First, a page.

Academic and writer Beth Piatote talks about her play Antíkoni and Native American humanity
An event involving treatment of the remains of an ancient human provided the impetus for Beth Piatote’s writing of Antíkoni, a Nez Perce adaptation of Sophocles’ 5th century Athenian tragedy Antigone.
Piatote is a professor of ethnic studies and comparative literature at University of California, Berkeley. Her interdisciplinary research engages fields including Indigenous studies, American studies, literary studies, legal studies, and women’s and gender studies.
She is the author of the book The Beadworkers: Stories, a collection focusing on the Native Northwest and contemporary Native American life. Her 2013 monograph, Domestic Subjects: Gender, Citizenship and Law in Native American Literature, explores how Indigenous literature grappled with the legal interventions into Native American domestic life during the “assimilation” era of the early twentieth century.
Piatote spoke about her work on Antíkoni at Barrett, The Honors College at Arizona State University on November 10 in a conversation moderated by Honors Faculty Fellow Alex Trimble Young.
In 1996, Piatote, a member of Chief Joseph’s Tribe and the Colville Confederated Tribes, heard about the skeletal remains of a prehistoric Paleoamerican man being found on a bank of the Columbia River in Kennewick, Washington on July 28 of that year. One of the most complete ancient skeletons ever found, it was named Kennewick Man by scientists and the Ancient One by Native Americans.
The remains were determined to be genetically linked to modern-day Native Americans. A debate over what to do with the remains ensued, with scientists pushing for the skeleton to be made available for research and a group of tribes advocating for a proper burial. Two scientists sued successfully to get access to the remains, which a team of 22 scientists studied by assembling them into a full skeleton, then deconstructing the skeleton and putting bones through CT scans and other forms of testing.
Piatote said that based on the treatment of the Kennewick Man/Ancient One, “what I found out was that the way Native Americans think about their dead is not recognized as a human connection.”
“If Native Americans are not brought into the question about what it is to be human, then we are not seen as human.”
Piatote said that ancient literature poses questions about what it means to be human and that she decided to use Antigone as the basis of her retelling of the Greek tragedy focusing on Native American humanity. She wrote her adaptation, titled Antíkoni, in 2016-17.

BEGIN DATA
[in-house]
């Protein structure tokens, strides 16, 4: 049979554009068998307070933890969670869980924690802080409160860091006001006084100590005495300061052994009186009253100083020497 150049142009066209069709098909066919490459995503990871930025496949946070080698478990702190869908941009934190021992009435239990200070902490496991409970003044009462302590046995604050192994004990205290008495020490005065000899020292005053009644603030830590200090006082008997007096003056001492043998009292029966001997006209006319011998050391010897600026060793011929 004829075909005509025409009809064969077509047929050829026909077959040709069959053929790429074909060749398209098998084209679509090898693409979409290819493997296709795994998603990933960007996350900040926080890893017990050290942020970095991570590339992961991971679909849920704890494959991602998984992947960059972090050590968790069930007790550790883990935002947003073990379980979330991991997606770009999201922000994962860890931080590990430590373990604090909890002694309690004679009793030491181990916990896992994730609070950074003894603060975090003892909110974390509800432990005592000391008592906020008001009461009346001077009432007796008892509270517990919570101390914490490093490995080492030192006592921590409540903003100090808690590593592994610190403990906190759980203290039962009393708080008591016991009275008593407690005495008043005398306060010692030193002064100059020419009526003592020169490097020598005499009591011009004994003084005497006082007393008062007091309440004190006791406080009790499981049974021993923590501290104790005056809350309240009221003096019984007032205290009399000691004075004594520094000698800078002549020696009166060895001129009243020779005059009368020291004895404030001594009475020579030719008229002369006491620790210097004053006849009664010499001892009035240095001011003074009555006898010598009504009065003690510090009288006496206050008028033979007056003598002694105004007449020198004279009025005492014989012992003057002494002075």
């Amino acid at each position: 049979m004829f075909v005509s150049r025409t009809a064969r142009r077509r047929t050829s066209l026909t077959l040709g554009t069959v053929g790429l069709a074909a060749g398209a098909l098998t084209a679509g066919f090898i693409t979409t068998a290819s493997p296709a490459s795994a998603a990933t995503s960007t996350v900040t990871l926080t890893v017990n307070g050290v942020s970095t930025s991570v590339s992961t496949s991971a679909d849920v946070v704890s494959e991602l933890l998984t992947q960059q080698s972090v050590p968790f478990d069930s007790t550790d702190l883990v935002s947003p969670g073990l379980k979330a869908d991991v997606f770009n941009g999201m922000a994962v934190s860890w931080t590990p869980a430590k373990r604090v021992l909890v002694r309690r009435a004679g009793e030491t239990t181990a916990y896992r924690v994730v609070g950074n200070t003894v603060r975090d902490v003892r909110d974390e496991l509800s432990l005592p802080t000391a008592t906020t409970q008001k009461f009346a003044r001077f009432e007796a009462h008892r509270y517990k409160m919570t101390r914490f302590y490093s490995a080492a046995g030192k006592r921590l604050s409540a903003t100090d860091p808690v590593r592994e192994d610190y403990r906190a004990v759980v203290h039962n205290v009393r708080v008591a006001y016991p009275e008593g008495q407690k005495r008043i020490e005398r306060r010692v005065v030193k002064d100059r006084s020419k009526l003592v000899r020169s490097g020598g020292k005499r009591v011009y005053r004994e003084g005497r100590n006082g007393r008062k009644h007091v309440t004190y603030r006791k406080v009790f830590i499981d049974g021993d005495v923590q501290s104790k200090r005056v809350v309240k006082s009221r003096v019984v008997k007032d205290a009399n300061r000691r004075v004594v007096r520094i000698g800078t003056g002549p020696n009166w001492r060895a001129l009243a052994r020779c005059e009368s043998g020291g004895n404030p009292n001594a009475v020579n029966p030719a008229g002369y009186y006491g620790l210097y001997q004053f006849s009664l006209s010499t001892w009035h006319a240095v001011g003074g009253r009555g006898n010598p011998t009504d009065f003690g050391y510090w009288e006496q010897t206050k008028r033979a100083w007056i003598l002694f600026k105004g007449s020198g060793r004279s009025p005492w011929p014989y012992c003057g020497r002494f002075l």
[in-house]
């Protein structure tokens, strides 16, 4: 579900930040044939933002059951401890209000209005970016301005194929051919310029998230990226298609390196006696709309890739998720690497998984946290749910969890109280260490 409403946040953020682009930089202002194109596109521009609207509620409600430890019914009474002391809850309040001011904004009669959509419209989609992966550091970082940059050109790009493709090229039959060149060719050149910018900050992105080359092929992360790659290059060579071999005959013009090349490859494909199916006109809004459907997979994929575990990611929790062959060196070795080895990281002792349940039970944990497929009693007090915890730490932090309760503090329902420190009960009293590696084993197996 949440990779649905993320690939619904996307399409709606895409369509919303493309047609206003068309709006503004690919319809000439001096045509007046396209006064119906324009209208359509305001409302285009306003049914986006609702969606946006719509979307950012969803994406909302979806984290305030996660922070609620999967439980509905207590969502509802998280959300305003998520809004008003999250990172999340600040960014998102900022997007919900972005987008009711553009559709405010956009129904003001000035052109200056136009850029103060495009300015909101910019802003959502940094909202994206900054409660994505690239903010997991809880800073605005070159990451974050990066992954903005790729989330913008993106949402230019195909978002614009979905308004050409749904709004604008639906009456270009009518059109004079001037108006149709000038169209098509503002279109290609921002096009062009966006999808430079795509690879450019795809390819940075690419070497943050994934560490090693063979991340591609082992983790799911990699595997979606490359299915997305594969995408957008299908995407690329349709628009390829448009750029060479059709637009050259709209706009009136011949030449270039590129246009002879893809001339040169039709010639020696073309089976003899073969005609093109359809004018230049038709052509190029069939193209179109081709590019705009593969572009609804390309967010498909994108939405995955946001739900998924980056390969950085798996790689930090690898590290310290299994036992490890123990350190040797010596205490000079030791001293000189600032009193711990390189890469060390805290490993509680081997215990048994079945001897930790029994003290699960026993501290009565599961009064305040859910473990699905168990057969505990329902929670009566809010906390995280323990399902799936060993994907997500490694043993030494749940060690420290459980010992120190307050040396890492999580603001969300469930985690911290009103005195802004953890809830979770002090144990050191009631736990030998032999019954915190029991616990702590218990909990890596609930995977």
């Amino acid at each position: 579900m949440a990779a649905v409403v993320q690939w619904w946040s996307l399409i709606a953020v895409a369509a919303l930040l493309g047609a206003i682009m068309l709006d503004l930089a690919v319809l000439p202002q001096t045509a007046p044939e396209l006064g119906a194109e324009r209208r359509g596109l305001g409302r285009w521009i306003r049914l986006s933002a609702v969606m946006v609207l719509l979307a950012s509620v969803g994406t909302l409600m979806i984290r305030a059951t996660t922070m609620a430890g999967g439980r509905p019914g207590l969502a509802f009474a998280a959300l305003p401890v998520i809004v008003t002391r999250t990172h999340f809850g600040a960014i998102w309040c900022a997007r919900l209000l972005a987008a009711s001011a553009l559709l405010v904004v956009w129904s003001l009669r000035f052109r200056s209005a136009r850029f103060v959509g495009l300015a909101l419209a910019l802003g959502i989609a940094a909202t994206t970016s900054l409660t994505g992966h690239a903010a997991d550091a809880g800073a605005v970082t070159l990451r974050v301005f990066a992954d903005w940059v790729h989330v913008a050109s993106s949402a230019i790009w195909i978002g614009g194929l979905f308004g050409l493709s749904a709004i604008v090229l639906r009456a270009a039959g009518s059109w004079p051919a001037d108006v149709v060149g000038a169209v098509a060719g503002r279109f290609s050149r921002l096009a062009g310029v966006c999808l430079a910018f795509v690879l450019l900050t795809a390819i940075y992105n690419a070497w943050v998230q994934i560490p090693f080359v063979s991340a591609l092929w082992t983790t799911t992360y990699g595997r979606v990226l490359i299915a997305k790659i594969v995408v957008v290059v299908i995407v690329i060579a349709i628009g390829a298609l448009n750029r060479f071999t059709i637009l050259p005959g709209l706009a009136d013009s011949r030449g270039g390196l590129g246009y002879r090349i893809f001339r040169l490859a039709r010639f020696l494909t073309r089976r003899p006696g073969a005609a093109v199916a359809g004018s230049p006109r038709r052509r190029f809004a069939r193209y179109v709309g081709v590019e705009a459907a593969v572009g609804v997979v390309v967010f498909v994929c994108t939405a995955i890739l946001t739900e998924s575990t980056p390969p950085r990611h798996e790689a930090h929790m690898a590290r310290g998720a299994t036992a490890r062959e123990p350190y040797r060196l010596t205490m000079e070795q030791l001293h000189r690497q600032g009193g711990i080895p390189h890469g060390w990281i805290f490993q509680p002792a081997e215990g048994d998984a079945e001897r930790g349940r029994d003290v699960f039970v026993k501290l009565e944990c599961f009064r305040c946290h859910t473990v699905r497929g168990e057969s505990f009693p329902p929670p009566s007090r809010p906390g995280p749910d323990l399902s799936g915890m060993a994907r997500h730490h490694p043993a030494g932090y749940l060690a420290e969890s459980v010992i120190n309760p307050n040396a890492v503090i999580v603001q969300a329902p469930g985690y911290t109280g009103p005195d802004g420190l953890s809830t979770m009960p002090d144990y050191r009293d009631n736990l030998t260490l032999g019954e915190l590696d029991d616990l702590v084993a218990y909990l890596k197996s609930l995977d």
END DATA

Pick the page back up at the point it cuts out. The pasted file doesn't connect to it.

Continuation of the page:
In Antíkoni, a Native American family is torn apart over the fate of ancestral remains held by a museum. As Kreon, the museum director, and Antíkoni, his fierce opponent, argue over the terms of repatriation, a chorus of Aunties comments on the conflict through mythic storytelling and gossip.
The play was presented in 2018 at the Phoebe A. Hearst Museum of Anthropology at UC Berkeley. The museum setting underscored contemporary struggles over human remains and highlighted questions posed by the original: What do the living owe the dead? What are the limits of human laws in the face of eternal values? And what is the price of sacrifice?
“We felt we were pushing the politics of the play by staging it in a museum that was built over the remains of the bodies of our native ancestors. We were able to use the setting to make difficult points and bring awareness to the issues,” Piatote said.
Piatote said she is working on a re-adaptation of Antíkoni and hopes to present it in the round “to intensify the feelings” of the audience.
Young said Piatote has inspired his own work on how settler colonialism and Indigenous resistance have shaped U.S. culture.
“The idea that the violence of the settler colonial frontier was necessary to introduce a sense of cosmopolitanism to the hundreds of diverse Indigenous nations of the North American continent is a pernicious and persistent lie that Antíkoni, Professor Piatote’s rewriting of Sophocles’ original, undoes with decisive force,” Young said.
“In her play, the contemporary inheritor of Antigone’s legacy is not the privileged bearer of “the Western tradition” but rather the Indigenous woman who, in an evocative phrase from her play, lives ‘in the shadow of the law.’ Interweaving Nez Perce stories into the Athenian original, Antíkoni presents to its audience a rich vision of Nez Perce life in its relation to both Indigenous and settler cultures, and in so doing argues that a cosmopolitan future can only be achieved through the abolition, rather than the affirmation, of the many forms of ongoing settler colonial violence that still structure our relations.”
Young added that “Antíkoni offers just the sort of urgent challenge to injustice, the commanding grasp of history, and deeply human sensibility that is both local and global that we hope Barrett students are someday able to articulate in their own work.”